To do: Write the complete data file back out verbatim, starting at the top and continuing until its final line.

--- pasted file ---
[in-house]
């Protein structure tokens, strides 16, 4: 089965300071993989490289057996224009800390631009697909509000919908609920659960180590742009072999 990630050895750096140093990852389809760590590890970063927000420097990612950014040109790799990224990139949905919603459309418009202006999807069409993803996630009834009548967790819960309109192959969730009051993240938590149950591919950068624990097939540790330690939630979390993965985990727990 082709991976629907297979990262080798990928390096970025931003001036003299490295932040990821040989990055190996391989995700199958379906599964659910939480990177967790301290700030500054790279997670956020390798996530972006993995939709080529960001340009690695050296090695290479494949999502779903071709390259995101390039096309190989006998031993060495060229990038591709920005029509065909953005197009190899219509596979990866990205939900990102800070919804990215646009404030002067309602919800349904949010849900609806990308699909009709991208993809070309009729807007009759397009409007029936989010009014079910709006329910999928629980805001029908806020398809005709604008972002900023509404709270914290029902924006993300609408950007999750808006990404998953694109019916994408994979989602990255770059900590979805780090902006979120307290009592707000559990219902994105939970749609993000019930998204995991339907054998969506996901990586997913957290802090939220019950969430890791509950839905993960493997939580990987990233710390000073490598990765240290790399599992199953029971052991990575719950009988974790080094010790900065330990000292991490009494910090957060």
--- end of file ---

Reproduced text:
[in-house]
């Protein structure tokens, strides 16, 4: 089965300071993989490289057996224009800390631009697909509000919908609920659960180590742009072999 990630050895750096140093990852389809760590590890970063927000420097990612950014040109790799990224990139949905919603459309418009202006999807069409993803996630009834009548967790819960309109192959969730009051993240938590149950591919950068624990097939540790330690939630979390993965985990727990 082709991976629907297979990262080798990928390096970025931003001036003299490295932040990821040989990055190996391989995700199958379906599964659910939480990177967790301290700030500054790279997670956020390798996530972006993995939709080529960001340009690695050296090695290479494949999502779903071709390259995101390039096309190989006998031993060495060229990038591709920005029509065909953005197009190899219509596979990866990205939900990102800070919804990215646009404030002067309602919800349904949010849900609806990308699909009709991208993809070309009729807007009759397009409007029936989010009014079910709006329910999928629980805001029908806020398809005709604008972002900023509404709270914290029902924006993300609408950007999750808006990404998953694109019916994408994979989602990255770059900590979805780090902006979120307290009592707000559990219902994105939970749609993000019930998204995991339907054998969506996901990586997913957290802090939220019950969430890791509950839905993960493997939580990987990233710390000073490598990765240290790399599992199953029971052991990575719950009988974790080094010790900065330990000292991490009494910090957060």